The Adirondaks would have suffered the same fate but nobody found gold or silver there, the climate was too cold and the land was too poor for farming, so that only left logging. Only the most remote areas of the Adirondaks that the loggers couldn't get to easily kept their primeval forests; all the rest was logged at one time or another.
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Old 06-15-2015, 08:13 PM
 
166 posts, read 192,746 times
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Linda,
very interesting, thank you.
P.
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Old 05-08-2018, 03:30 PM
 
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Hey, all. I hope Spring is sprung your way. Long Winter and late Spring here in Virginny, too.

So, down the road a good ten years, Saranac Lake is among my top possibilities for retirement. I'm from Buffalo, like a winter that's cold and snowy, love the Northwoods (especially in the Summer & Fall), love hiking, fishing, camping, have loved my times visiting Saranac Lake (admittedly only in the Summer), etc. I've got dogs, music, kids to visit (two are already grown and gone), and plenty of memories and imagination, so I never lack for things to do on bad-weather days.

That said, how shut-in a feeling/situation are Winters up there? Does the town shut down to the extent that it's easy to feel stranded? Assuming I live in town, which would be my preference, how physically isolated does the town get during the snowy season? A big part of coping with Winter is being able to walk the dogs on trails. Are any of them open/walkable during the snowy season?

Conversely, how tourist-swamped does it get in Summer? Having been one of those tourists, I had little scale to judge what the town is like before my ilk swarmed, so....

Thanks for your responses.
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Old 05-09-2018, 10:42 AM
 
Location: Watervliet, NY
4,603 posts, read 1,785,542 times
Reputation: 8484
Quote:
Originally Posted by Phorlan View Post
Hello,
I've never been to Saranac Lake and I'm wondering if it's a place to live or just visit. I can see from pics and videos why it's a great place in the summer. But what is it to live there in the winter? I'm not talking about the weather, I understand how it is there in the winter. I'm talking social life, communities, etc. Is it totally dead in the winter or it's a "real" place to live. In other words, is Saranac Lake just a summer vacation place?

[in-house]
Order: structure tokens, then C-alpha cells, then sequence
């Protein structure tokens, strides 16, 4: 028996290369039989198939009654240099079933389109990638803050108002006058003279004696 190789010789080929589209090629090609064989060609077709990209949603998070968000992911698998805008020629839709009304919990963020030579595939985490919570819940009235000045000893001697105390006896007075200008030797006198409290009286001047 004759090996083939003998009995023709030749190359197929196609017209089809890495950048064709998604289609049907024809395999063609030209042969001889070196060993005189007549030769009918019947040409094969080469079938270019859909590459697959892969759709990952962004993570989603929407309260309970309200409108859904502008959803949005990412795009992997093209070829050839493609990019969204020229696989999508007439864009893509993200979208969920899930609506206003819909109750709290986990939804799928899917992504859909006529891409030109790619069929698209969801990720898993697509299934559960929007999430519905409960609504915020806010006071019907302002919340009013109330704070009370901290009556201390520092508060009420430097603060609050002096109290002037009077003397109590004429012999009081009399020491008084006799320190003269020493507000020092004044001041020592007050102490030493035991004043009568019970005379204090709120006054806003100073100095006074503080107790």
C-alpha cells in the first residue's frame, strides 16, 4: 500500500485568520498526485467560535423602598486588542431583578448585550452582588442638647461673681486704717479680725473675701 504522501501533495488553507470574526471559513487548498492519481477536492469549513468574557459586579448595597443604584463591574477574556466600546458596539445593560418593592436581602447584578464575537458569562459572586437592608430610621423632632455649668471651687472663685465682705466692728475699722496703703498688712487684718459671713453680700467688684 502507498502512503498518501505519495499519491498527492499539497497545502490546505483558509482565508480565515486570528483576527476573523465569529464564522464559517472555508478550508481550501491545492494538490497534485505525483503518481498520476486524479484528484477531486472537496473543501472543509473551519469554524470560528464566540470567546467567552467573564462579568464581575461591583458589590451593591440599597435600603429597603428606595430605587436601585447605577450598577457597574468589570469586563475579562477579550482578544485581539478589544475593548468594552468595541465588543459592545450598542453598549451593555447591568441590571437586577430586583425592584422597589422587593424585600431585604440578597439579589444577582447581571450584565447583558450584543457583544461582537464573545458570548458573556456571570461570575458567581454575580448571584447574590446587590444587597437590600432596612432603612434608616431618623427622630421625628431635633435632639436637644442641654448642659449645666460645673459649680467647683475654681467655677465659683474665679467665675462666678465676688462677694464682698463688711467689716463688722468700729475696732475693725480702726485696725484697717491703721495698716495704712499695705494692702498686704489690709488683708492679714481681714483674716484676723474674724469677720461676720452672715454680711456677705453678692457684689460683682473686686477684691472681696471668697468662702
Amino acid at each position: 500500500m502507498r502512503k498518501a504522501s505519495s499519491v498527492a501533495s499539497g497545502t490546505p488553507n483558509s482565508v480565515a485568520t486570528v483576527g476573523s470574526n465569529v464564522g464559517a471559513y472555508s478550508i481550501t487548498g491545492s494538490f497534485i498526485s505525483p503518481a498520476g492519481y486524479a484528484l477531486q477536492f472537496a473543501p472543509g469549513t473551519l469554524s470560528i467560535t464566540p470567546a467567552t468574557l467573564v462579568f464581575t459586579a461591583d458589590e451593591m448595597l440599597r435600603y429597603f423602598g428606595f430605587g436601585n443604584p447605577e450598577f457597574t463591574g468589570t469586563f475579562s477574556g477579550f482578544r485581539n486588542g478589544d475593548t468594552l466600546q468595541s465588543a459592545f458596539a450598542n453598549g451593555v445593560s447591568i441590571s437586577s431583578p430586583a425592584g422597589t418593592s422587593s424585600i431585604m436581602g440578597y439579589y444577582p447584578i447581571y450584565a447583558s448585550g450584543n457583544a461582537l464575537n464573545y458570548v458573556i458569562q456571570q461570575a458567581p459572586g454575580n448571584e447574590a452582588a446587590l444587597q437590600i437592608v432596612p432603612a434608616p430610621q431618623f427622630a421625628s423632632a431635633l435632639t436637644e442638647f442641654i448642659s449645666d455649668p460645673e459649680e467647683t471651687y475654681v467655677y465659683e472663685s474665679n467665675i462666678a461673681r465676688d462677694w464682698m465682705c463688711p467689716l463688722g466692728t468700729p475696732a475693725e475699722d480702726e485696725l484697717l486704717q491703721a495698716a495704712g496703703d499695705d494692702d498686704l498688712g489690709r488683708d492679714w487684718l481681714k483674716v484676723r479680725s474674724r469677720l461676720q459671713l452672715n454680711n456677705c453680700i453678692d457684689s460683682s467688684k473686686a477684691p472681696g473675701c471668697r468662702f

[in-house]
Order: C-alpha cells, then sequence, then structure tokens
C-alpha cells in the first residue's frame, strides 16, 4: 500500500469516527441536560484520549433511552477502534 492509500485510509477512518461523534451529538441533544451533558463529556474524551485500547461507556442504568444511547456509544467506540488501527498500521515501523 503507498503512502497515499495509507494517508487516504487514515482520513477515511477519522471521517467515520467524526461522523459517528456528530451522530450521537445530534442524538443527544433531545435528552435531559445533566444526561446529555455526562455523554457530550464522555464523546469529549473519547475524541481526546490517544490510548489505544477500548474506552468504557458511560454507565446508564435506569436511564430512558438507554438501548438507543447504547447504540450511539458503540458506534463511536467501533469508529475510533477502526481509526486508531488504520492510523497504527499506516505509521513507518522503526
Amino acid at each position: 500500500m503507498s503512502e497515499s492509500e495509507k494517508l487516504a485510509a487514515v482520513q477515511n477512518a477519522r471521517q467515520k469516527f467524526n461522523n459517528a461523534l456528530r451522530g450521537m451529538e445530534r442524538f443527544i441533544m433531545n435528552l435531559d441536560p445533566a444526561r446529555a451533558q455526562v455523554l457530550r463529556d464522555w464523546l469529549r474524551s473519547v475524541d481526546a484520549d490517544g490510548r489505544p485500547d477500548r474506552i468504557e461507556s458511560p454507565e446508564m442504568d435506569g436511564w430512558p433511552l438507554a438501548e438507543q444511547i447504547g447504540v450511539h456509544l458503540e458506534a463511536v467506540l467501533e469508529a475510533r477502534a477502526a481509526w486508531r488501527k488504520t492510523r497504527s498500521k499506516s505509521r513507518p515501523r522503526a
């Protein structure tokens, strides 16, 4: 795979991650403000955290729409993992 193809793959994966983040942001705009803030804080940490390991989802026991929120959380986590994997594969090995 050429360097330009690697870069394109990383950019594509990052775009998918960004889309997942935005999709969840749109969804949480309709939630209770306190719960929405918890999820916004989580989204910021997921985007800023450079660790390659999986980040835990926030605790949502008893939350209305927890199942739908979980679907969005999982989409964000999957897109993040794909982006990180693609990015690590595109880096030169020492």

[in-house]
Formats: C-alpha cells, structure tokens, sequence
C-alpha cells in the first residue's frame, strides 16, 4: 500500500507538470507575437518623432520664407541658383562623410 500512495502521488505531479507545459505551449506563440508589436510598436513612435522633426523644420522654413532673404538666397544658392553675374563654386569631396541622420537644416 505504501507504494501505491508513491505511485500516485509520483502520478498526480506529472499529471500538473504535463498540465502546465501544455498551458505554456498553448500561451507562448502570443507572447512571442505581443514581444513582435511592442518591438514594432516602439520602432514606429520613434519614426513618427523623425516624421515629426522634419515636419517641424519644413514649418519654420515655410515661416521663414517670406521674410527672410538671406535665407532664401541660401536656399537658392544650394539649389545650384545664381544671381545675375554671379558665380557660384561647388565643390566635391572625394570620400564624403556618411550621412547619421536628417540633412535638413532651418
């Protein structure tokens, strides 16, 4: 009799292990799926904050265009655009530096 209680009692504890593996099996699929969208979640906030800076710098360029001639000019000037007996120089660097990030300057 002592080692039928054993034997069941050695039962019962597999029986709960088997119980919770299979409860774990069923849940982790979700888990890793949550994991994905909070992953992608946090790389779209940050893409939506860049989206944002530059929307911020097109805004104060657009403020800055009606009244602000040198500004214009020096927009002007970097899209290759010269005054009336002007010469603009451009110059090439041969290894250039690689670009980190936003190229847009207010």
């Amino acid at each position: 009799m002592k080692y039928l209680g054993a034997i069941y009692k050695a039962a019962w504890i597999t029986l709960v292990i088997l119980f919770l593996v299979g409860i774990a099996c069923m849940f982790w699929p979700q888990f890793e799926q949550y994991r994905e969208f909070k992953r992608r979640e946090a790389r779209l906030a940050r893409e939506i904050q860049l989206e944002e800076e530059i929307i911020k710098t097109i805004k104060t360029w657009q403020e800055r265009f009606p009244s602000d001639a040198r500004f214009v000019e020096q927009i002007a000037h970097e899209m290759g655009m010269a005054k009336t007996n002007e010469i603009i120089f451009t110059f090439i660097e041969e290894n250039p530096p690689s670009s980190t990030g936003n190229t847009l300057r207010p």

Thanks for your comments
My brother lives up there; in fact, he oversees land use management for 75% of the 6 million acre Adirondack Park.

It's not completely "dead" in winter. The ice carnival is a huge deal, and they have all of the outdoor winter recreation you could want. My brother has lived up there over 20 years, and loves it. He wouldn't live anywhere else, and this is a kid who spent his formative years as an adult in Syracuse, so he is used to places with more action, and grew up just outside of Albany.

Actually, you should consider the weather in winter. They get some of the coldest temperatures in the country (my brother's posted thermometer pictures as low as -30), and driving around in bad weather if you can't get out of doing so is not fun (you'll find out how good of a winter driver you are by driving Route 73 into Keene during an ice/sleet storm).
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Old 05-09-2018, 10:46 AM
 
Location: Watervliet, NY
4,603 posts, read 1,785,542 times
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Quote:
Originally Posted by Linda_d View Post
The snow may come and stay all winter.
My brother (who actually lives in Vermontville) still had snow on the ground as late as a week and a half ago. They are also dealing with some pretty significant flooding in and around Saranac Lake; a state of emergency was declared in that area only several days ago.
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Old 05-09-2018, 10:48 AM
 
Location: Watervliet, NY
4,603 posts, read 1,785,542 times
Reputation: 8484
Quote:
Originally Posted by Phorlan View Post
ouch!
It's not for city folks who need conveniences on every single corner.